Energy in the UK is supplied from a number of sources and by around sixty suppliers. Taking into account the whole of the UK energy market, here is an up-to-date breakdown of those sources:
- Gas: 39.4%
- Renewable Sources: 37.9%
- Nuclear: 16.6%
- Coal: 3.9%
- All others: 2.2%
With this variety of possible sources comes a variety of companies to supply that energy to your home or business. The traditional ‘big six’ energy suppliers lead the way with over 70% of the market share. Between them they supply 7 of every 10 households throughout the UK.
Big Six breakdown
- British Gas. The UK’s longest established energy firm is now the biggest provider of green energy. For electrical generation British Gas uses 24% Nuclear Power and 76% Renewables. This means that the suppliers 11 million+ customers are producing 0g CO2 when it comes to being supplied electricity.
- Scottish Power. Combining all tariffs offered by Scottish Power shows that they supply 50% of energy from gas, 36% renewable, 6% nuclear, 4% coal and 4% renewables.
- EDF. This is the UK’s biggest supplier of nuclear power which shows in the breakdown of energy sources. 66.6% is from nuclear, 20.5% renewable, 9.3% gas, 3.5% coal and 0.1% other.
- E.ON. This company is driving hard towards renewable sources. This is reflected in a UK average of 46.3% of energy sourced from renewable sources. 42.2% comes from gas, 4.8% nuclear, 3.7% coal and 3% other.
- SSE. This supplier uses 52% renewable sources and 48% natural gas.
- Npower. 54.4% gas, 30.7% renewable, 6.2% nuclear, 4.8% coal, 3.9% other.
British Gas is by far the biggest energy supplier with over 11 million customers. Ever since energy supply ended its time as a state-run commodity, British Gas has been the frontrunner of this market. Despite growing competition in the UK energy market, this position at the top is unlikely to change any time soon.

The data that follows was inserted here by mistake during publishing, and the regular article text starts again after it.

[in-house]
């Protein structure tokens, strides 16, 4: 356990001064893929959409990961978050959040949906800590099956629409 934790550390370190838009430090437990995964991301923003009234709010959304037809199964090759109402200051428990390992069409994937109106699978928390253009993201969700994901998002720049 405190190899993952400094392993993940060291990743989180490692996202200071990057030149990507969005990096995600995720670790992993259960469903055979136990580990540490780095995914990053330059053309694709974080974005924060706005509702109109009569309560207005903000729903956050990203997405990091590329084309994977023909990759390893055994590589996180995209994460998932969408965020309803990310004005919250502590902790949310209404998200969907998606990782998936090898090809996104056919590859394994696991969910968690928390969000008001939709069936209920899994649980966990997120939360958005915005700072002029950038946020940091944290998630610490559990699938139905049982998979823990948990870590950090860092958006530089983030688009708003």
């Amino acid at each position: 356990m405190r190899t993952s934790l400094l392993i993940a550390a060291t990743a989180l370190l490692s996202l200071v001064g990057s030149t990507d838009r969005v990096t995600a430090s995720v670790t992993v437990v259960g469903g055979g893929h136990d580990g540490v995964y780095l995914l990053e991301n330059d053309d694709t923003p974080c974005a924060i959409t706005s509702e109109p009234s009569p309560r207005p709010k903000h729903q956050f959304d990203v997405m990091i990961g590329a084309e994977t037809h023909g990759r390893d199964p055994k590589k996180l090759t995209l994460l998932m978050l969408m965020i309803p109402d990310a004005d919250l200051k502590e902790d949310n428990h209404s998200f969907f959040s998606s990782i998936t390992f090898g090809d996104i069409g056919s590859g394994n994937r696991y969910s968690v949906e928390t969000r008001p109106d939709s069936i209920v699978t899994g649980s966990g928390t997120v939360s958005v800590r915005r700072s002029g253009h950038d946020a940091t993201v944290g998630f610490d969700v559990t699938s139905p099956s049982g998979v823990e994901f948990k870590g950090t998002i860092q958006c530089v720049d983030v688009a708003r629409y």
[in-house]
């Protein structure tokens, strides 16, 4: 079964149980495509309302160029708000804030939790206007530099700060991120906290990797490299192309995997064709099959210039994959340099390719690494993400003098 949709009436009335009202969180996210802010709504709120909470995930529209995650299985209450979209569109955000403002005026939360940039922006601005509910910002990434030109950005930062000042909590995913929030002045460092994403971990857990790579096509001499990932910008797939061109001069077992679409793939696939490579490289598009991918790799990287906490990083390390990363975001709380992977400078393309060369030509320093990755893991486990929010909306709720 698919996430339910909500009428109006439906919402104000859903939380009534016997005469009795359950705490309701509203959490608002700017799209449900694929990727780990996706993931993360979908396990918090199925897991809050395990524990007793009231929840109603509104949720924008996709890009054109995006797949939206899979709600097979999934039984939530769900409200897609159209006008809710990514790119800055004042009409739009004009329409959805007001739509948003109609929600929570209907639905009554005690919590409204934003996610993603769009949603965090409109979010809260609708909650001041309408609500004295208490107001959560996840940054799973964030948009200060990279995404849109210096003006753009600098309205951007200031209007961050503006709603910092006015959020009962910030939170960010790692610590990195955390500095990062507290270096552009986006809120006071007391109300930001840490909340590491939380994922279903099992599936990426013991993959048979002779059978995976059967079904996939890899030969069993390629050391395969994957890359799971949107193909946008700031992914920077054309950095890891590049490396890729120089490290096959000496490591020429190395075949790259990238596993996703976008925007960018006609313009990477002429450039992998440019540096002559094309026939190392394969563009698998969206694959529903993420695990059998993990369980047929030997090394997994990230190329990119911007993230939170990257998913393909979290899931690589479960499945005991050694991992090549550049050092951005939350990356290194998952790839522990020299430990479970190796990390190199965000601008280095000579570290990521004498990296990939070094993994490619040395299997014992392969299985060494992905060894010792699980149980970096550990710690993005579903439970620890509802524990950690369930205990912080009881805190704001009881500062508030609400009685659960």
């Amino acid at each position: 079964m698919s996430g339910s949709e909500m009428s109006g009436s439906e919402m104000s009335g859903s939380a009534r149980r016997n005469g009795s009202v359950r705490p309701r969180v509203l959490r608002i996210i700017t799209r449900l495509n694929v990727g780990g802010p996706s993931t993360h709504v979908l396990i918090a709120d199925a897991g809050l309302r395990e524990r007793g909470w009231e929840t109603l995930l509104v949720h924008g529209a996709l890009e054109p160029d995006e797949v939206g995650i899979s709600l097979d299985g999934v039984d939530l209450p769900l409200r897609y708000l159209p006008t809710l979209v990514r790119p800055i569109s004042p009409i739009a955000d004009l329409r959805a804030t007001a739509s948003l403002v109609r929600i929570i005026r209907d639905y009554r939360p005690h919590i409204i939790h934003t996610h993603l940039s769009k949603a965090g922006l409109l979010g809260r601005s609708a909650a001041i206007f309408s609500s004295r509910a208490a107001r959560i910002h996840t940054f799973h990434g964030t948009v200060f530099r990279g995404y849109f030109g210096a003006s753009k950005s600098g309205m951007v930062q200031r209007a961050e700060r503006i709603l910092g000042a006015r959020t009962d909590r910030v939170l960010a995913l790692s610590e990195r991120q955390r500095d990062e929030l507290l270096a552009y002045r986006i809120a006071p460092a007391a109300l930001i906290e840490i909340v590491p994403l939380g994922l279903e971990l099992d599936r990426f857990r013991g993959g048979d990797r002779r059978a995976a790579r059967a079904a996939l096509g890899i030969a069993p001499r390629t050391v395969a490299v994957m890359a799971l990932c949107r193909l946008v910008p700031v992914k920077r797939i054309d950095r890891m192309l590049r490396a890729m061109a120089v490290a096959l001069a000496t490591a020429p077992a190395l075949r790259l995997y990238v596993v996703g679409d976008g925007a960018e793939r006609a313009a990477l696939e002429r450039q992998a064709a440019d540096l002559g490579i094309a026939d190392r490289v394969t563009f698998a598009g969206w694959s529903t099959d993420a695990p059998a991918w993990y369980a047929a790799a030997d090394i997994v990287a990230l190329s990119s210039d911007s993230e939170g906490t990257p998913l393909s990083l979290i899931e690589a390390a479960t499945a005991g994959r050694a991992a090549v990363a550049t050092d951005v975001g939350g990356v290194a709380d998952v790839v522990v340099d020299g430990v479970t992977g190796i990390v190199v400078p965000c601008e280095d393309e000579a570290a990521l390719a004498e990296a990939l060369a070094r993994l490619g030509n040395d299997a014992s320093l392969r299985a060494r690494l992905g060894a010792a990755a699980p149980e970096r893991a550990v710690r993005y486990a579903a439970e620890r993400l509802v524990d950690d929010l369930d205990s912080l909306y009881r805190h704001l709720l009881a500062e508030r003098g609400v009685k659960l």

Next is OVO/ SSE with 9 million customers. OVO does not get credit amongst the ‘big six’ but has muscled its way to the top end of the industry. Having bought SSE in 2019, OVO brought in an extra 5 million customers under its umbrella.
EON is third on the list and supplies around 7 million customers in the UK.
With 6 million customers EDF finds itself fourth on this list of biggest suppliers. This French owned company acquired British Power back in 2009 to make it the biggest supplier of nuclear power.
In fifth and sixth places are Npower and Scottish Power with around 5 million customers each. As well as placing highly on this list, Scottish Power also owns a large part of the energy distribution network in Scotland and the North of England. In 2006 it was bought by Spanish firm Iberdrola who then became the third biggest energy supplier in Europe.
- British Gas: 18.23%
- OVO: 15.34%
- E.ON: 12.04%
- EDF: 10.73%
- Scottish Power: 9.11%
- Npower: 6.53%
Medium Sized Suppliers
- Bulb: 5.74%
- Octopus Energy: 5.14%
- Shell Energy: 2.69%
- Utilita: 2.61%
- Utility Warehouse: 1.88%
- Avro Energy: 1.64%
- Green Network Energy: 1.35%
Energy suppliers that are considered to be small make-up 6.96% of the market share.
How have things changed?
Between 2011 and now the market share for the big six has fallen from almost 100% to 72%. While this still accounts for a very large portion of the market, it is clear to see that conditions are changing. OVO’s buy-out of SSE has had a major effect on these figures as although they are now the second biggest supplier, they are not considered one of the traditional big six.
The 6.96% market share which is held by various small-scale suppliers also out-paces Npower’s 6.53%. This shows that although the market is far from perfect, competition is working. Not only can customers now compare the tariffs of each company easily through comparison websites, they can also choose a supplier based on values. For example, a number of green energy companies are starting to bite into that market share based on pledges to only use renewable sources. This has led to the bigger companies lending resources towards their own fuel mixes in order to keep step with innovation.
With regards to energy supply, the change has been nothing short of staggering. Coal, once a dominant source of the UK’s power is now among the lowest. Wind power was unheard of in the early 1990’s and yet now makes up the majority of our renewable energy. These huge infrastructure changes are down to public perceptions and are proof that markets primarily rely on consumers and not the other way around. When enough customers demand change, they will get it. This is why competition helps keep the energy market healthy and makes sure headlines of ‘price fixing’ and ‘bullying tactics’ are resigned to the past.